Co-operatives United: 100 day countdown

With 100 days to go until Co-operatives United, the north west of England is getting set to welcome co-operators to the World Capital of Co-operatives.

With 100 days to go until Co-operatives United, the north west of England is getting set to welcome co-operators to the World Capital of Co-operatives.

Co-operatives United, the global culmination of the International Year of Co-operatives, will host the International Co-operative Alliance’s General Assembly, the ICAEXPO, Co-operatives UK’s annual Congress and the Co-operative Group’s Co-operative Living exhibition.

Delegates visiting the Manchester event, from October 29th – November 2nd, will also have the opportunity to visit nearby Rochdale, which was declared the World Capital of Co-operatives by the ICA at its General Assembly in Mexico last year.

Rochdale has embraced the International Year of Co-operatives with flowerbeds around the town adorning the colours and logo of the Year, signs welcoming visitors to the ‘Home of Co-operation’ and many other initiatives that raise the awareness of co-operatives.

In celebration of Co-operatives United, Colin Lambert, the Leader of Rochdale Borough Council, which is turning into a co-operative council, gave his views in a special interview about his town’s plans for culmination event of the International Year . . .

How does it feel to be named World capital of co-operatives?

It’s a fantastic achievement for the borough of Rochdale and a fitting reward for the original founding members of the Co-op movement. It’s an honour for Rochdale for the ICA to vote us as the World Capital. For them to back that up physically by actually coming here and celebrating the International Year of Co-operatives at the home of the co-op movement is a fantastic level of recognition from countries around the world.

What events are planned around and up to Co-operatives United?

There are so many! In May we worked with the primary schools about the history of the co-operative movement. We had the children pushing a wheelbarrow around the Great Hall 800 times and that measured the distance of the first sack of grain that was brought from Manchester to Rochdale in a wheelbarrow by the Rochdale Pioneers.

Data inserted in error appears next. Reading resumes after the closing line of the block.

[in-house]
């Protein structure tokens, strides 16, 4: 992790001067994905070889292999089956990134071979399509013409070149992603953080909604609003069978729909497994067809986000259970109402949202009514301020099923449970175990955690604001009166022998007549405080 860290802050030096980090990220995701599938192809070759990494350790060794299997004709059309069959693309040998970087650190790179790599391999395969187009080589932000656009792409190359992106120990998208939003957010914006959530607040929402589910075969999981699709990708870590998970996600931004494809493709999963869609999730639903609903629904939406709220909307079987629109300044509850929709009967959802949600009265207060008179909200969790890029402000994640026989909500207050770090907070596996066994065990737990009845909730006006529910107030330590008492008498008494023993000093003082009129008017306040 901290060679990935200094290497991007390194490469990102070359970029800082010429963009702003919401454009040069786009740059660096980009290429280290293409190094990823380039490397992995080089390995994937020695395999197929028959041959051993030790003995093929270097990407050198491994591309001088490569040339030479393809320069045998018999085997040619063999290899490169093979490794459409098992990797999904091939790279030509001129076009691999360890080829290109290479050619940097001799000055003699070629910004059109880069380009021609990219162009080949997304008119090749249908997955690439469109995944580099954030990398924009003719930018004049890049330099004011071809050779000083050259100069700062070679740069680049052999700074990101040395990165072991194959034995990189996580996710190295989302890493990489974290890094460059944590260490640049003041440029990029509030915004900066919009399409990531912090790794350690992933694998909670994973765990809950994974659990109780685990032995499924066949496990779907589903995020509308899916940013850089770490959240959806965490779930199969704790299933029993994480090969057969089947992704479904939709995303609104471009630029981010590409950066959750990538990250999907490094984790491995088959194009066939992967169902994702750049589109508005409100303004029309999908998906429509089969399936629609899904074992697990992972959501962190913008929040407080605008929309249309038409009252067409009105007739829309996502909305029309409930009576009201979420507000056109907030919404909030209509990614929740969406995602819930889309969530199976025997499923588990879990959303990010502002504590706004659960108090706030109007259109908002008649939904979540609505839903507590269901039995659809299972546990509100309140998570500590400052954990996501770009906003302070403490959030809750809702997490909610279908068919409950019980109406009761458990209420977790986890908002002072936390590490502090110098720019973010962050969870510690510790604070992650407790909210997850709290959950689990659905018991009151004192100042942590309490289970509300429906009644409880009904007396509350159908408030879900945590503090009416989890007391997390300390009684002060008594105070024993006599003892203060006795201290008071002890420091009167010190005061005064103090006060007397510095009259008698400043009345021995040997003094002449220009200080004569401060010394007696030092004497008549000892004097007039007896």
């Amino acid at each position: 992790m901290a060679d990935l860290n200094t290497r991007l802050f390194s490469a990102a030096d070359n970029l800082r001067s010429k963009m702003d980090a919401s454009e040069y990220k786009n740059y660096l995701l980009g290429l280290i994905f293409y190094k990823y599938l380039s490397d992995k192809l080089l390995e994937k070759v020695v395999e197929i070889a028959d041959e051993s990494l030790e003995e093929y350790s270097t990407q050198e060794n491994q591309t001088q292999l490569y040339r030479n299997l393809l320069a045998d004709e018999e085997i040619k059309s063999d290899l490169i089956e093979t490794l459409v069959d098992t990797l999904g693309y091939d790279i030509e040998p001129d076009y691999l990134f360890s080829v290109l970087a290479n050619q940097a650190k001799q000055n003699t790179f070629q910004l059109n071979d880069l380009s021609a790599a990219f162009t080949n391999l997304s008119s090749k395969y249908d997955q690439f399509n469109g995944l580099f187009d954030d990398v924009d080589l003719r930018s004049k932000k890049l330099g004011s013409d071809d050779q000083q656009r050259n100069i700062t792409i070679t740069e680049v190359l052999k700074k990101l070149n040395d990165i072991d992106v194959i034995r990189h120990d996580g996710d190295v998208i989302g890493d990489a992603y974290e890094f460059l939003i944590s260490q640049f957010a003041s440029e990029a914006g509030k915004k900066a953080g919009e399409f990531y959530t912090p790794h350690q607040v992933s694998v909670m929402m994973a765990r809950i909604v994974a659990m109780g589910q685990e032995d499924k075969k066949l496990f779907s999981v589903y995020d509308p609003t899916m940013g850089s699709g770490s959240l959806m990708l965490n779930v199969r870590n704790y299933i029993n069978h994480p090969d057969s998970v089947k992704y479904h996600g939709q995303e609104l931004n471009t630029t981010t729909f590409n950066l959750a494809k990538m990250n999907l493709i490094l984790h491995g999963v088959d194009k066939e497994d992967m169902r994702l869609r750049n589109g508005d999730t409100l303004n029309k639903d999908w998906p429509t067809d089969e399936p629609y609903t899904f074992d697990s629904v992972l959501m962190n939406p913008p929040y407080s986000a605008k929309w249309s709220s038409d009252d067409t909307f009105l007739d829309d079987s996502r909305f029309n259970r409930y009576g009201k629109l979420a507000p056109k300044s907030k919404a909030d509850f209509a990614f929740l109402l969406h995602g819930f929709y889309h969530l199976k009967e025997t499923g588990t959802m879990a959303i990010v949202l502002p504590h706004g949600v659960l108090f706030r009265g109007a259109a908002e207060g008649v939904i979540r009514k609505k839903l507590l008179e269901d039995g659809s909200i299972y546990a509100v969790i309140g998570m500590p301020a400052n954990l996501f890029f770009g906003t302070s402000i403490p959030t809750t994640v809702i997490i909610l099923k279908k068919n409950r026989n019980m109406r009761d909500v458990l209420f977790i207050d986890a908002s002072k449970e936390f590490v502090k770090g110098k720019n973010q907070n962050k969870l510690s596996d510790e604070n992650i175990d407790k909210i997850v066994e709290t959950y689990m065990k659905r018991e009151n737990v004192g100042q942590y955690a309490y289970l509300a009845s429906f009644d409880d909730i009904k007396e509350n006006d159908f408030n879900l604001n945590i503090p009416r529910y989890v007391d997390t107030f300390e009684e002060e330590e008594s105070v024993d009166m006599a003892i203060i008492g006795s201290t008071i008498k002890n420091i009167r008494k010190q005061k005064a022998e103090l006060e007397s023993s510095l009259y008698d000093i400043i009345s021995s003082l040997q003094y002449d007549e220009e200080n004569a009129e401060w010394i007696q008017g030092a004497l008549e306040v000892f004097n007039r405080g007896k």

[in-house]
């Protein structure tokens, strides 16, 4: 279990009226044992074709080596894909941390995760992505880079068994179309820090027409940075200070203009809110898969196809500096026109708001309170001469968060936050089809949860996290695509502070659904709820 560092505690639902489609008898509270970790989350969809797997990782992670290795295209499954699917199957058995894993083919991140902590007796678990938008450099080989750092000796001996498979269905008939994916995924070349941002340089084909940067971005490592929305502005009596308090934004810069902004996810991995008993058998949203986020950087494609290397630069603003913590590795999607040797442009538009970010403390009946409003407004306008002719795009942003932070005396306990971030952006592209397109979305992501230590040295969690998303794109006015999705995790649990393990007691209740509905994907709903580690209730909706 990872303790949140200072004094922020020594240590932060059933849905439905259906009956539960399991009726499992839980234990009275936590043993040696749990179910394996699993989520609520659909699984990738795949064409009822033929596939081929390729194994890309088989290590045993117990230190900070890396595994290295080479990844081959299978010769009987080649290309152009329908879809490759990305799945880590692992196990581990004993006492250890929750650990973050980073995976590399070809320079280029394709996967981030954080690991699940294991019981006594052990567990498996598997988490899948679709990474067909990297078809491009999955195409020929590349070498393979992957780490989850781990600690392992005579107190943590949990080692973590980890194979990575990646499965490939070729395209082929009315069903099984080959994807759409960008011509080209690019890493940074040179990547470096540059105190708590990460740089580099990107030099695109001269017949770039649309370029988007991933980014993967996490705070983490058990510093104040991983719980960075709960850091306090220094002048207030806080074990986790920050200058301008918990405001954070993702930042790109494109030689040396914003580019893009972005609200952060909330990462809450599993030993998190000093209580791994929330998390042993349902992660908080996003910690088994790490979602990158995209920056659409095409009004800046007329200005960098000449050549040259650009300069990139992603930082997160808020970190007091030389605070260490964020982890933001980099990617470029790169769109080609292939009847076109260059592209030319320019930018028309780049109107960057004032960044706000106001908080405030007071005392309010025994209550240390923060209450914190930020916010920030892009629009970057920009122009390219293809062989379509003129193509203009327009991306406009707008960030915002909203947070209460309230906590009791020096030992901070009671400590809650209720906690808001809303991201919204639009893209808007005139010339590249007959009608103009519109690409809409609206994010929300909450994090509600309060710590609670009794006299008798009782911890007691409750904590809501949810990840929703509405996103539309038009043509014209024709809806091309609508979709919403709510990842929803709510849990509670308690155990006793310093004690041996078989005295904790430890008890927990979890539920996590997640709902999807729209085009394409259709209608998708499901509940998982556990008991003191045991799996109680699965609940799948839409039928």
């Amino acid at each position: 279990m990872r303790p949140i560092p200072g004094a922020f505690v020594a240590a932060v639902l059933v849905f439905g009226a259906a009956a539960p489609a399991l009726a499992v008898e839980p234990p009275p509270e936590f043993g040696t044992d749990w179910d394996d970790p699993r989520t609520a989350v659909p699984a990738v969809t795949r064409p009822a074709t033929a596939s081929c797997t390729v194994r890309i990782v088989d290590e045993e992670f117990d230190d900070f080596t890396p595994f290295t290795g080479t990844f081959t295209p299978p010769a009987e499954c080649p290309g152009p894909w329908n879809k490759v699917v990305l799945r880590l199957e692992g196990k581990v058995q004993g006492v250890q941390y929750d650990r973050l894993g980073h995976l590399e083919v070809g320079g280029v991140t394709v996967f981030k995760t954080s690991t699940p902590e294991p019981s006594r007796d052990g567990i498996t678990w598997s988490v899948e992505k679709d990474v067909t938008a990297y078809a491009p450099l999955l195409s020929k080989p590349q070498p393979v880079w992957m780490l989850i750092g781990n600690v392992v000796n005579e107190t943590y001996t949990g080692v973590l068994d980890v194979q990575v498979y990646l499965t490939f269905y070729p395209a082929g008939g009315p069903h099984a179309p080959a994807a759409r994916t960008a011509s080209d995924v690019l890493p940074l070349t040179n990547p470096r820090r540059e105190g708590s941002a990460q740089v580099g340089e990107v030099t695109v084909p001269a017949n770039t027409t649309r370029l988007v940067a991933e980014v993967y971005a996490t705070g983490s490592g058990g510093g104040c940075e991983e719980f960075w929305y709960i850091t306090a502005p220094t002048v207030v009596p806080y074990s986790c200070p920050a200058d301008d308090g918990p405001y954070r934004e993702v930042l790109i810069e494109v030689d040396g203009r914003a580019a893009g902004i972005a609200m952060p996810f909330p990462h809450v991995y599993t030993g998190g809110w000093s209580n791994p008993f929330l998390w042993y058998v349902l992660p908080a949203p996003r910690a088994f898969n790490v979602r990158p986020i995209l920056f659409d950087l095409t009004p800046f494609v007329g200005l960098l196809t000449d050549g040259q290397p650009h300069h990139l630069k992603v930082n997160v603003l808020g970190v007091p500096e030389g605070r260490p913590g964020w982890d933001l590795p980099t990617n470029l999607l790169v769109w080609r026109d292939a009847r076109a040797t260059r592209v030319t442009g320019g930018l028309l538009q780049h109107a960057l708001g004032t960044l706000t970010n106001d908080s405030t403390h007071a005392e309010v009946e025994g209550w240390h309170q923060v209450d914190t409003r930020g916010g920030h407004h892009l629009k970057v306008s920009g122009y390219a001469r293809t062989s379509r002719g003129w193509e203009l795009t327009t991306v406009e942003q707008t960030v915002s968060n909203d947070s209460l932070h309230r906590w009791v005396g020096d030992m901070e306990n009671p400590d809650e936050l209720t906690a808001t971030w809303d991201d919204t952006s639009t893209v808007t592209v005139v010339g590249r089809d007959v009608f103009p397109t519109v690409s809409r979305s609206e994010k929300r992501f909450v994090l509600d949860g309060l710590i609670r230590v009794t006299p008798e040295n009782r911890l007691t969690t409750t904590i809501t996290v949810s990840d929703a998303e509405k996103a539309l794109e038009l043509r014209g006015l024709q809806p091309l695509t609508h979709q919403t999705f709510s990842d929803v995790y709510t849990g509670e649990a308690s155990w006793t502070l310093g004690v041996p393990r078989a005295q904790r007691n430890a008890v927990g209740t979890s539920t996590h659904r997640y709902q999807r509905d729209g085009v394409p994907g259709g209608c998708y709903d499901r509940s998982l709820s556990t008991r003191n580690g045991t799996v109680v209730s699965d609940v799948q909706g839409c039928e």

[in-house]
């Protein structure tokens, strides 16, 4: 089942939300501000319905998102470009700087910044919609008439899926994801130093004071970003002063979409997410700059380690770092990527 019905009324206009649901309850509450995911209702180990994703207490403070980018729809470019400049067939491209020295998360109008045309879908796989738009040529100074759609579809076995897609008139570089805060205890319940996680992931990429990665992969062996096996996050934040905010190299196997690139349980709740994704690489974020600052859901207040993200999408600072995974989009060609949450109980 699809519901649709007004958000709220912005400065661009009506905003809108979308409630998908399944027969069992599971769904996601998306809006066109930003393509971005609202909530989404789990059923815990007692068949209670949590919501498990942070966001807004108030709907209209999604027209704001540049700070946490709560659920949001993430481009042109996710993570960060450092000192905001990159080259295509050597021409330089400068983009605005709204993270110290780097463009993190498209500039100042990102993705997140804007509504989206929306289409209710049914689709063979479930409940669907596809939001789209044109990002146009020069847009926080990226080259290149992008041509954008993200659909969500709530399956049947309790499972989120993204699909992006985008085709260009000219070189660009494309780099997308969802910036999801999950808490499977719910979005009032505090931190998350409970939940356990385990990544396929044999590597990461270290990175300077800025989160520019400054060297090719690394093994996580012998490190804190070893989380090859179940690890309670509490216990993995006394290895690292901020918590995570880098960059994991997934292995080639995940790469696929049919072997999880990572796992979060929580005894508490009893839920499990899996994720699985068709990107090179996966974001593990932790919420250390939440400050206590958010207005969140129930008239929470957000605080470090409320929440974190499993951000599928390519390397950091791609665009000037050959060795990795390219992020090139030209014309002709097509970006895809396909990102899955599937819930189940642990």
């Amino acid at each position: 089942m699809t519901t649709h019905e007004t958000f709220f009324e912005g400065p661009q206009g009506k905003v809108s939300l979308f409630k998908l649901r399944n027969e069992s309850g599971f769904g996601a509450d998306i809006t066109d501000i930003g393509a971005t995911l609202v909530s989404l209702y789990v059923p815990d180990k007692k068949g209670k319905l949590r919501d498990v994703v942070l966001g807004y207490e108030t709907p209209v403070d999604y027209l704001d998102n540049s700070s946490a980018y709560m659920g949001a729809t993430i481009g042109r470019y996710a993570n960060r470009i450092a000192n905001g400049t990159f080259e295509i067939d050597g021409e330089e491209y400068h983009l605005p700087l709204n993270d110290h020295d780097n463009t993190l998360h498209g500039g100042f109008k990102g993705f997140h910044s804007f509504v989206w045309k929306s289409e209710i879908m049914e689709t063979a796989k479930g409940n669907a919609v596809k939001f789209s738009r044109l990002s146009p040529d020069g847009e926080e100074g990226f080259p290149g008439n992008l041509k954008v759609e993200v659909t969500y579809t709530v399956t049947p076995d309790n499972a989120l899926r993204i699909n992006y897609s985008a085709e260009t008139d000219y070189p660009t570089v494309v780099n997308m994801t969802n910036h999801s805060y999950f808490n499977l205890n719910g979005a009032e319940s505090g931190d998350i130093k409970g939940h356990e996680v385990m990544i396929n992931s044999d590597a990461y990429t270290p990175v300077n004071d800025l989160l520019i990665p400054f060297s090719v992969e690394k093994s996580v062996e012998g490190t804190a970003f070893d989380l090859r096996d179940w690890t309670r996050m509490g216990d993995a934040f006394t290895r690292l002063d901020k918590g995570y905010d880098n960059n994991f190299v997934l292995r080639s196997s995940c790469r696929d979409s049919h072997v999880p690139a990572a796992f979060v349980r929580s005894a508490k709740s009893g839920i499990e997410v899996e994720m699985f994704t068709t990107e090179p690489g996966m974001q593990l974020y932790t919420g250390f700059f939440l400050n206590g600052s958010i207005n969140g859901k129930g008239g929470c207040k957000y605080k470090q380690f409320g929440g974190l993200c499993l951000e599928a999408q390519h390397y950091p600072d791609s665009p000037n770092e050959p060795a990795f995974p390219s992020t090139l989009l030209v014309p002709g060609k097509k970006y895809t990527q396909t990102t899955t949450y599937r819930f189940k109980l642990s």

We are also doing a Pride of the Borough awards; we’ve got the history trails; and we’re holding the big dinner at the end of October, which will host the Board of the ICA, and we’re hoping this will coincide with the official reopening of the Rochdale Pioneers Museum.

Thousands of people will be coming to visit the region during Co-operatives United, what does that mean to Rochdale and what will visitors expect from the borough?

It gives Rochdale the recognition on an international stage, but obviously it’s also going to be good for our community and for our businesses to have that many visitors in the borough at one time.

What they will see is a town that has now been redeveloped. There is construction underway with new tram and bus interchange, brand new civic offices, and by then we will hopefully have started the reopening of the river Roch through the town centre.

It’s all being done by co-operating with the local community; public and private sector together. What they will see is the co-op principles living on here in the centre of Rochdale.

When promoting the International Year of Co-operatives, what reaction have you received from residents of Rochdale who have seen flowerbeds, flags and signs about co-operatives all around the town?

I’ve been surprised by how much people know about it. I always had this fear that the present generation had forgotten all about the co-op movement – what is it about? Why has Rochdale been chosen?

That hasn’t happened. The schools have all done little projects; my children come home and start telling me about the co-op movement. It’s been quite a positive reaction.

What is the future for Rochdale and co-operatives?

The ethics and ethos of co-operation are now at the heart of how we will be running this council from 2014. All our communications are now badged as a co-operative council.

We’ve got the biggest housing mutual this country’s ever seen, which is up and running since 25 March.

We’re looking at other examples of co-operatives and social enterprise such as adult care and the youth services. This summer our secondary schools have become co-operative schools.

• To visit Rochdale as part of Co-operatives United, book your place today: 

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